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Pisum sativum: The Glorious Pea

2743865988_51b45cd883The crisp air bites at my skin, raising goose flesh like small mountains along my exposed arm. I love the feel of the soil as I poke my fingers into the newly warm earth, creating homes for the hard round seeds I’m planting on this early spring day.

Finally I can take a deep sigh of relief; the darkness of winter’s mantel is falling away. Daffodils, crocus, and forsythia are opening their tender blossoms calling the bees home. Cherry and plum trees ignite the breeze with a mysterious perfume which seems to come from nowhere and everywhere all at once.

I roll the dry little pea in the palm of my hand; it fills me with gratitude to be planting my first crop of the season outside today. Following the tradition passed down by generations I have chosen March 17th, Saint Patrick’s Day to sow theses wonderful cool season peas.Tonight let’s raise a toast to peas!

There are three common types of pea which grace the gardens of people across the country; snap peas, snow peas, and the ever delightful English pea or shelling pea.

Their delicate vines climb up the trellises of cottage gardens, balconies, and create living fences to share their sweet flavor with those willing to dig into the cool soil of early spring. As the summer temperatures rise our cool loving friends begin to fade away and for those of us in area with mild winters, await another planting in early fall. Especially in hot regions like the deep south, arid west, and the mountain southeast peas need to be put in the ground once the soil can be worked and the last frost is about a month away.Hands of bean and peas seller, Varanasi Benares India

I think it is their sensitivity to the environment which give peas the sweet flavor enjoyed by so many. They do not like high nitrogen growing conditions, love phosphate and potassium, and thrive in areas with high organic matter.

The afternoon sun blanketed my back while I made little holes in the freshly worked soil. I contemplated whether or not my leguminous companions needed pea inoculant to begin their journey into life, I had never used it before with good results so once again I decided to take my chances. Pea inoculant is made from a bacteria called Rhizobium. This bacteria forms a symbiotic relationship with the peas helping it to grow the nodules on their roots which fix nitrogen from the air in exchange for sugars the pea produces through photosynthesis. If you choose to use inoculant be sure you are getting one that is specifically for peas as a bean inoculant won’t do much for you or your plants.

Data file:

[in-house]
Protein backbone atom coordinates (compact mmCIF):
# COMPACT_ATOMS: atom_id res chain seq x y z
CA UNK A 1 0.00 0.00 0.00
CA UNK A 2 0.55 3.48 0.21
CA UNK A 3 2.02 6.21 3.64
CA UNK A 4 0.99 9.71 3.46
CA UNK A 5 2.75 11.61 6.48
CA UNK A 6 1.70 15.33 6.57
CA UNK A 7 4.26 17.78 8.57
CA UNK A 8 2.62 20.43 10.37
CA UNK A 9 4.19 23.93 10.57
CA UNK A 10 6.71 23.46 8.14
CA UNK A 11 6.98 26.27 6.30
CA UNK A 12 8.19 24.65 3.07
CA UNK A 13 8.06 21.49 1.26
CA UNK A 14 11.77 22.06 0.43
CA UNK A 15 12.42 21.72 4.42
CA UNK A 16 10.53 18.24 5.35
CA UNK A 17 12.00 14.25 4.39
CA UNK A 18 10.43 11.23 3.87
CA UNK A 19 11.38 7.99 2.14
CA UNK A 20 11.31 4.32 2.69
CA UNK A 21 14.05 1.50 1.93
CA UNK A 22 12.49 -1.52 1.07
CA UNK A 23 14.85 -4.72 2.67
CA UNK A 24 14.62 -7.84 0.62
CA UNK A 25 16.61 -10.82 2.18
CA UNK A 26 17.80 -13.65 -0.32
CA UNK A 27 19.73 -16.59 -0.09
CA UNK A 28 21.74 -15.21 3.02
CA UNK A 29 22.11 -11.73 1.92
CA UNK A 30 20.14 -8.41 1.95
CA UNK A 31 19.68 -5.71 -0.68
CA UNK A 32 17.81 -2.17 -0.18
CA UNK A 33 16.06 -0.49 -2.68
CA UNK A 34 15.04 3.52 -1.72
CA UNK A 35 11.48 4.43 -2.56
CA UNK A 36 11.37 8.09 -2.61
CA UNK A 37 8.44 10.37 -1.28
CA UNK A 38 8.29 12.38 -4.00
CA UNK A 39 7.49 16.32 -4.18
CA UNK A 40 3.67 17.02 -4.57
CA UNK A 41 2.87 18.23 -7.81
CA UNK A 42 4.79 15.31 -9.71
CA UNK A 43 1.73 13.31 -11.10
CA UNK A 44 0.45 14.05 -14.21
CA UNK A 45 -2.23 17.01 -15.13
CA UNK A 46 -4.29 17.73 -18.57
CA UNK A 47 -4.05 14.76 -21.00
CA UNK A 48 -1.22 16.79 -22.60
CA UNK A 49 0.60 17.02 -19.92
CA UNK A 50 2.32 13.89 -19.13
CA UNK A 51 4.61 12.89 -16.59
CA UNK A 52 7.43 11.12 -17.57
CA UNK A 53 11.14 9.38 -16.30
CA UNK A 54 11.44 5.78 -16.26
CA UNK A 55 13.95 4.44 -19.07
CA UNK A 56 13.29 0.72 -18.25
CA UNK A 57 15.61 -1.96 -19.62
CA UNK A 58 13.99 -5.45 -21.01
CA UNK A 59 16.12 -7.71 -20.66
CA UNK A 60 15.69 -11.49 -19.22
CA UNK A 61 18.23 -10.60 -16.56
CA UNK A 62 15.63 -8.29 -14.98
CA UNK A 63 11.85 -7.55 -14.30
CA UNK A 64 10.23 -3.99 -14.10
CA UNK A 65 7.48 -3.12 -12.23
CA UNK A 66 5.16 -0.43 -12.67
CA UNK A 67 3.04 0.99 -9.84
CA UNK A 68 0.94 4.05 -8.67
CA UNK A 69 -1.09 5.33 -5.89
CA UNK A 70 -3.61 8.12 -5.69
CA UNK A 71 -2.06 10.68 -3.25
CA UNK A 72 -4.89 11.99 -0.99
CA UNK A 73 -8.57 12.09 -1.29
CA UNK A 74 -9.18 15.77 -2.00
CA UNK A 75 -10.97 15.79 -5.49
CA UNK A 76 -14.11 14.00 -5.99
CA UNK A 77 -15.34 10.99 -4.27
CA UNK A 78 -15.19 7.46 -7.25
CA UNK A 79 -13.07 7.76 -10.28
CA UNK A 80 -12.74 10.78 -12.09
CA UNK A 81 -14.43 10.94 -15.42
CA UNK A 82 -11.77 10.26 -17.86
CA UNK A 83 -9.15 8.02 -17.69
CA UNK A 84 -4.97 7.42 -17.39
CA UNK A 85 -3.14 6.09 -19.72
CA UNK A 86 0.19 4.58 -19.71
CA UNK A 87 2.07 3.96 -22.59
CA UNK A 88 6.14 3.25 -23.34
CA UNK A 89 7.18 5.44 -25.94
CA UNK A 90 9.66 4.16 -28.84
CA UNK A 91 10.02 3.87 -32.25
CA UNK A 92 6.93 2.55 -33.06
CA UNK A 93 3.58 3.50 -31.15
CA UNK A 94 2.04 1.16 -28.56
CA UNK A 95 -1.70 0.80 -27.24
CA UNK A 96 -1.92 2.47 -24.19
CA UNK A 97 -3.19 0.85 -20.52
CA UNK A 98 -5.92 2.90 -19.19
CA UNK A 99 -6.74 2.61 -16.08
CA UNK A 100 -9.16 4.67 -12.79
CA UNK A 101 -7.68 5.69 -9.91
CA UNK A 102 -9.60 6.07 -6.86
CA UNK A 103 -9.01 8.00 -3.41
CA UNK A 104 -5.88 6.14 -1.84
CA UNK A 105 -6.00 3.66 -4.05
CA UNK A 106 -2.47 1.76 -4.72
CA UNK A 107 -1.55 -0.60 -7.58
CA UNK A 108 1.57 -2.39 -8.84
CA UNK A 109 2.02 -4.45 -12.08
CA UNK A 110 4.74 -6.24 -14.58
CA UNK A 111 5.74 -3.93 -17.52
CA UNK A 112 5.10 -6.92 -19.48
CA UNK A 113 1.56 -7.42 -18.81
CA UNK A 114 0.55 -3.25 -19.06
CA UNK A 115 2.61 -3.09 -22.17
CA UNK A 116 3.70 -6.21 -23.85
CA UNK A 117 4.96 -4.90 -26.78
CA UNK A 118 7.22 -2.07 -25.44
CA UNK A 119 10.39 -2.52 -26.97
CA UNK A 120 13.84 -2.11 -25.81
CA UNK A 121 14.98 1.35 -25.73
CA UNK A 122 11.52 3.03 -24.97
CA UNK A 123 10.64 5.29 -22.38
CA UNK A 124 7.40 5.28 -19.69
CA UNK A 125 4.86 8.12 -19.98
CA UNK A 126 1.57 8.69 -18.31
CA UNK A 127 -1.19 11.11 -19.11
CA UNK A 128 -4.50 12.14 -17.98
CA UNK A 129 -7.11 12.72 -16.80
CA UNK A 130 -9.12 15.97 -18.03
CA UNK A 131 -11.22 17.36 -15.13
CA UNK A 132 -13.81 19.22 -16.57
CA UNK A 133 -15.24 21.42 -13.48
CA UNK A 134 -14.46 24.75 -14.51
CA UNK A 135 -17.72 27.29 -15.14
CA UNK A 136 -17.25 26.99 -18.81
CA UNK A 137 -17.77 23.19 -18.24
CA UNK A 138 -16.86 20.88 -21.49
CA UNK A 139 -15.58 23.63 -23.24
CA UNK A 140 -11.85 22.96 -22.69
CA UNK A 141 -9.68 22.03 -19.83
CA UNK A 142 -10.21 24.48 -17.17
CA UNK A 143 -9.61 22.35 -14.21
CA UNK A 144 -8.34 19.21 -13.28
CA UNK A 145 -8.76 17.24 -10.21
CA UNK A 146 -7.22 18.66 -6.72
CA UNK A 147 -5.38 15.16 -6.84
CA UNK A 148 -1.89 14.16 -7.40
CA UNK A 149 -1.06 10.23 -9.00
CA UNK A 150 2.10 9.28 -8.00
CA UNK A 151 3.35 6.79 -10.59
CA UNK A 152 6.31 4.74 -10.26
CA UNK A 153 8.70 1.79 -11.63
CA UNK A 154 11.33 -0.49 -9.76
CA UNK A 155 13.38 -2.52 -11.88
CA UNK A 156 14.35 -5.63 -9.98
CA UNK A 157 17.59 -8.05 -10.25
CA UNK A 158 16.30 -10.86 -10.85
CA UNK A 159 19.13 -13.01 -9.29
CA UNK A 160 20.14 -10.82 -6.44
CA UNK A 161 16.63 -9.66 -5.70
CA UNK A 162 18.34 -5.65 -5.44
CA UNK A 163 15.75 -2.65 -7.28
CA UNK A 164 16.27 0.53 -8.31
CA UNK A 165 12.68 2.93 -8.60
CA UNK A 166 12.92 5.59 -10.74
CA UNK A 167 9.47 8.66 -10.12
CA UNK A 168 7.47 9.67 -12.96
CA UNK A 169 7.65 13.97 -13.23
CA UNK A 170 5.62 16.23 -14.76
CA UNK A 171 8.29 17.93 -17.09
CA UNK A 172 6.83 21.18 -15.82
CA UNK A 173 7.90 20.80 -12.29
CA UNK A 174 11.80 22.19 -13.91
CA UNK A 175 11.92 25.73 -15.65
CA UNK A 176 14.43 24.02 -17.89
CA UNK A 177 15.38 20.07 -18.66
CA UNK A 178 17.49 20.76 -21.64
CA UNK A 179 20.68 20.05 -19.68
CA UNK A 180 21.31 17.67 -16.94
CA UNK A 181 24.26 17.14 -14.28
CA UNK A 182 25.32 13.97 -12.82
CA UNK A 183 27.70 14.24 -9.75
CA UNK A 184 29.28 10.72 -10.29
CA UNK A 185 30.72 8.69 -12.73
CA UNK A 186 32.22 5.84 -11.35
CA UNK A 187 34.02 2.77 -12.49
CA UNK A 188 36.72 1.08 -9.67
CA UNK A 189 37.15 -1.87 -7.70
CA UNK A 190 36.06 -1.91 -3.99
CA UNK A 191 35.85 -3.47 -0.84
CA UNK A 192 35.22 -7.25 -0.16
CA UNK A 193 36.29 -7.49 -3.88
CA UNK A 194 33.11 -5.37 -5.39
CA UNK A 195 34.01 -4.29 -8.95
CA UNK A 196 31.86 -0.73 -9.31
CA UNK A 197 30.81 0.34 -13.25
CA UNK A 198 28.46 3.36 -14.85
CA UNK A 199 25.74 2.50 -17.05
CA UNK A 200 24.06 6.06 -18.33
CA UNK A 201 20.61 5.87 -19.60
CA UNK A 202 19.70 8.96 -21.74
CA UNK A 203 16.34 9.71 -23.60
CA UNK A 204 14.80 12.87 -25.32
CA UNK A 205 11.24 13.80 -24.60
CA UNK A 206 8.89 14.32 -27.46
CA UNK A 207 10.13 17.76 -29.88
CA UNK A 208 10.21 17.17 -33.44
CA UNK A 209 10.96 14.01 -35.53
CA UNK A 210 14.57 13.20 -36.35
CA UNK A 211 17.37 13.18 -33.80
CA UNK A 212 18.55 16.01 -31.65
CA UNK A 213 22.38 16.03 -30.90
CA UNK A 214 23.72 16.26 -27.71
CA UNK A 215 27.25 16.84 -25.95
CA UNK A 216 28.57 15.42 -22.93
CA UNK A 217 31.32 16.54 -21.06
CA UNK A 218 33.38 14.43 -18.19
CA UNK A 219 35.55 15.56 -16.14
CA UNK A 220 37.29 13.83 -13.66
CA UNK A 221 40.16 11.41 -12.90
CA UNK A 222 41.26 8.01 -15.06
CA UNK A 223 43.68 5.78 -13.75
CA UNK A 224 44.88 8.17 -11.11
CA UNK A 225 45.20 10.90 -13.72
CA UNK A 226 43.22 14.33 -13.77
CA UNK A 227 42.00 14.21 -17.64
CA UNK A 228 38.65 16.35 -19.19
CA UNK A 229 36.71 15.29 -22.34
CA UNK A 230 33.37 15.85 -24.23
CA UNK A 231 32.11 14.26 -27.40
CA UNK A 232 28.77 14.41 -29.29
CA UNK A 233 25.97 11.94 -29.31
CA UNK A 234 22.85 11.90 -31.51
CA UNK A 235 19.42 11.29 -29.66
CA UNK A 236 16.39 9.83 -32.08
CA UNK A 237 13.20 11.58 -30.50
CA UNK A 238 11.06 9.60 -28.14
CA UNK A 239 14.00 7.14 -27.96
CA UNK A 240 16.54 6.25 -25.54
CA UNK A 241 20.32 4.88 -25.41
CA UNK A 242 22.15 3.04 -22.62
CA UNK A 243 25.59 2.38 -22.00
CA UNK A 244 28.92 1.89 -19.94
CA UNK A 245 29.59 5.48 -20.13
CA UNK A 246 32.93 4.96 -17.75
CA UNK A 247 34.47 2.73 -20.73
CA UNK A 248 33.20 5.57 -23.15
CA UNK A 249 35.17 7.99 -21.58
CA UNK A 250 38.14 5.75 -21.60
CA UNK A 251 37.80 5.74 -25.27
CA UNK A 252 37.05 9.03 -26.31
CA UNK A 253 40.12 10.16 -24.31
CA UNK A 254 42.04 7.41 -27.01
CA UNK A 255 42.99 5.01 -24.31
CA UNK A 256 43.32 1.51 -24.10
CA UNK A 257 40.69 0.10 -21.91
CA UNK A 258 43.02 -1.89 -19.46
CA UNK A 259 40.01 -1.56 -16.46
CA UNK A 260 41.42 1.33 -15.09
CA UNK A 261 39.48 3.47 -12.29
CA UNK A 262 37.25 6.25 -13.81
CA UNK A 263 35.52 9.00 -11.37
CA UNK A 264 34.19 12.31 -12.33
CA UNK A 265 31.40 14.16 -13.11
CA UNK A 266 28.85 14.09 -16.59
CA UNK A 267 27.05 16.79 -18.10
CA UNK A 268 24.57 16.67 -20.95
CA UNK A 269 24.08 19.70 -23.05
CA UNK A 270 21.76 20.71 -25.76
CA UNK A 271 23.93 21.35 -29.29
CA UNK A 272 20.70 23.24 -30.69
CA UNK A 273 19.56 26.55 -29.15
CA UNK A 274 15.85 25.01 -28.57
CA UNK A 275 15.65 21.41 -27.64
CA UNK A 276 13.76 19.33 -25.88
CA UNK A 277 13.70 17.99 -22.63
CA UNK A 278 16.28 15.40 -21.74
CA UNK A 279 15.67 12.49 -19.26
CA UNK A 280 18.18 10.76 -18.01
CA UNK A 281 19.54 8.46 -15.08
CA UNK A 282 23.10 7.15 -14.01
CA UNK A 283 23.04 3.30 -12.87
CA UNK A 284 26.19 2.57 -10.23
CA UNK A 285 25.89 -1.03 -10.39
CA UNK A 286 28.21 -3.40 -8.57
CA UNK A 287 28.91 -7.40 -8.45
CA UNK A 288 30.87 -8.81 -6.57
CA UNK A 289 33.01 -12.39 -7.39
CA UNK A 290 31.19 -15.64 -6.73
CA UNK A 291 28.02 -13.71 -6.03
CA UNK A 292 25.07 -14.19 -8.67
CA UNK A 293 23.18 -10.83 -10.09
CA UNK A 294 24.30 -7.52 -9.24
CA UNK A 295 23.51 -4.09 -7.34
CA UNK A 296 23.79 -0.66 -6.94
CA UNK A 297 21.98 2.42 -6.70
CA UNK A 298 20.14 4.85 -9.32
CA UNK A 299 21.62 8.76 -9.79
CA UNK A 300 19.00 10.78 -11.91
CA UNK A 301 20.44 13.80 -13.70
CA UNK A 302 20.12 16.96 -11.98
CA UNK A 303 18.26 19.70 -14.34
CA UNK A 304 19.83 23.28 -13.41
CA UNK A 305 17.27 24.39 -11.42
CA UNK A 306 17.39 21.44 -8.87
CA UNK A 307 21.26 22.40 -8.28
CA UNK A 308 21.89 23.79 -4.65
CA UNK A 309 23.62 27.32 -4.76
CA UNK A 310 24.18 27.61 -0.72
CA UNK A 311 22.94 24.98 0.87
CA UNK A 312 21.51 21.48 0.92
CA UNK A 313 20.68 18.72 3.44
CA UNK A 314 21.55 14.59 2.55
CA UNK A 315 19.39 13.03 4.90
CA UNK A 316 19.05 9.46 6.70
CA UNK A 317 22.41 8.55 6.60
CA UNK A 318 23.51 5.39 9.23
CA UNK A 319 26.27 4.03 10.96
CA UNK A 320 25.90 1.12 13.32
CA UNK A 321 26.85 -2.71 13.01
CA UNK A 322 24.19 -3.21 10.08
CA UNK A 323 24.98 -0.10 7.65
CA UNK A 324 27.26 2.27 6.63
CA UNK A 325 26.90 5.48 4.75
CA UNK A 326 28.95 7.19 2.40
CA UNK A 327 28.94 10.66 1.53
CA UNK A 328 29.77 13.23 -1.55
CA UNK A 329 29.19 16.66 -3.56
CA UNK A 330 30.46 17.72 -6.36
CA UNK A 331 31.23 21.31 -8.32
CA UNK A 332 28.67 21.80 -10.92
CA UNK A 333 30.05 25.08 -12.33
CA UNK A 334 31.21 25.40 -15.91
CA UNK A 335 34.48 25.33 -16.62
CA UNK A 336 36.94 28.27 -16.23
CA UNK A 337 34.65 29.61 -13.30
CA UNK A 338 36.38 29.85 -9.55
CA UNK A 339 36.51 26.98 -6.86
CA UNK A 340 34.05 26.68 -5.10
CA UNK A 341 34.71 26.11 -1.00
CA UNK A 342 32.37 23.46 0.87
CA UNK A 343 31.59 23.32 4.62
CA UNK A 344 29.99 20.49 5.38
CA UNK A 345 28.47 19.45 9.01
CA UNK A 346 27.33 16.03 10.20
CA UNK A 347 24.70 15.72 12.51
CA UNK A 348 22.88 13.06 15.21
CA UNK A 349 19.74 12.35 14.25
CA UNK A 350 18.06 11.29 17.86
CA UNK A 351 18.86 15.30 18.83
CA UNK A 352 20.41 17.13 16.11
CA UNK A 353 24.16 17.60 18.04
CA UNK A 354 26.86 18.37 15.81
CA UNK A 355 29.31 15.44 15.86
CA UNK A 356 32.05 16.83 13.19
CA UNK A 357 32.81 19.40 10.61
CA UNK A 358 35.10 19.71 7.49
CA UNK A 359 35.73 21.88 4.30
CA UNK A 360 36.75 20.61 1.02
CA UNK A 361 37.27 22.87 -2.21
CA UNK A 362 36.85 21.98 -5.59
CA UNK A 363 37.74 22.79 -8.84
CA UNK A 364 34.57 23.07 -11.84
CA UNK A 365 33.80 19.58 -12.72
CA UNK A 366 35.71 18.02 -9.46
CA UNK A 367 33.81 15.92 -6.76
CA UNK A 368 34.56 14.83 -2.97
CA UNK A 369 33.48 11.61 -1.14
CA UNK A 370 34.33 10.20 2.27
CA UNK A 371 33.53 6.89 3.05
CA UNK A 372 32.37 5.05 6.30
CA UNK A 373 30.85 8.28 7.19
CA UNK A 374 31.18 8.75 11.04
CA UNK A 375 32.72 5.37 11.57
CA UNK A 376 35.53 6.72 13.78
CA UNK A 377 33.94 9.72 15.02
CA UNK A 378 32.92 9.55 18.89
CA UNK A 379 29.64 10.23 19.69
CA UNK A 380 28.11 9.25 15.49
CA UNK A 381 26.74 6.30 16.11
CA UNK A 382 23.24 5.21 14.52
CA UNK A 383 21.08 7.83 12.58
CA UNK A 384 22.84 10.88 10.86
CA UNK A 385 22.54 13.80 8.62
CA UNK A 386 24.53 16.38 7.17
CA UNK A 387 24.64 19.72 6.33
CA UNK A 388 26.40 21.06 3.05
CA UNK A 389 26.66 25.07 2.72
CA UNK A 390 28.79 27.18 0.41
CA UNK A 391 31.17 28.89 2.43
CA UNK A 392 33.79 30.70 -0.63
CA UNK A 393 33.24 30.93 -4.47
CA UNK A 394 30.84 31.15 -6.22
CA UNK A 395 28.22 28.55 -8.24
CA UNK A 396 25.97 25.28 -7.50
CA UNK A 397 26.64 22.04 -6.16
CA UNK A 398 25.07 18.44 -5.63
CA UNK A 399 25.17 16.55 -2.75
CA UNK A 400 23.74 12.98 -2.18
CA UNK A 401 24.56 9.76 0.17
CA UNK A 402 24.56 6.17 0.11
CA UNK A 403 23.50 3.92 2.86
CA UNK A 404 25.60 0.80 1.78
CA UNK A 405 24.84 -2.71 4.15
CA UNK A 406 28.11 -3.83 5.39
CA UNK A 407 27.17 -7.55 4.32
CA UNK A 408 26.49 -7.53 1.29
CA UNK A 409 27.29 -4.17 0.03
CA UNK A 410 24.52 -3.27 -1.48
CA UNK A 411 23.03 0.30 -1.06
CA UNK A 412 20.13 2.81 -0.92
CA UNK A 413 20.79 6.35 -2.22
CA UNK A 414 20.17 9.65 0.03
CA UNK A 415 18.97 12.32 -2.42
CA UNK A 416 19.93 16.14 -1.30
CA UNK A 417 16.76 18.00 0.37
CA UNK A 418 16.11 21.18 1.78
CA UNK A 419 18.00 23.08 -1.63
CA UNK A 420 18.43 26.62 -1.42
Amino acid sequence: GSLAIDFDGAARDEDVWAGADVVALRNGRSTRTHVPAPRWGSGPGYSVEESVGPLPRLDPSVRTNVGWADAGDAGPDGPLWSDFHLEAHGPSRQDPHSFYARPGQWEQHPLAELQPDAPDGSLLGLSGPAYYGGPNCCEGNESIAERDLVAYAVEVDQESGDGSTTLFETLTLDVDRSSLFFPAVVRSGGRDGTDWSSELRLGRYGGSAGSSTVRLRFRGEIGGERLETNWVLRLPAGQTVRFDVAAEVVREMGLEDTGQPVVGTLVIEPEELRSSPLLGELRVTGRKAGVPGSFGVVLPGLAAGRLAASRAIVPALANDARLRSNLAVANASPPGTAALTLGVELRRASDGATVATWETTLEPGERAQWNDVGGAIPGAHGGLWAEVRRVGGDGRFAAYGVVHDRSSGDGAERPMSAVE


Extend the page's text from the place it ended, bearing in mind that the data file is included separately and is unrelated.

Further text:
Once planted and watered my little seeds will begin to swell and re-hydrate underground. Their hard coat will burst open within six to fourteen day and my little rows will come alive with tiny sprouts two to three inches apart. Over the course of the next two or three months the sprouts will climb toward the sun, weaving their tender vines into a carpet around and over the supports I have built for them. Their white to purple colored flowers will open like bonnets and transform into delicious tender peas for the kitchen.

While the summer heat pulses overhead I will sit back on the porch swing to enjoy the crunch of snap peas in a salad, savor the tender snow pea in stir fry, and relish the rollie pollie English pea steamed with fresh herb butter.

Written by Shane Maxson


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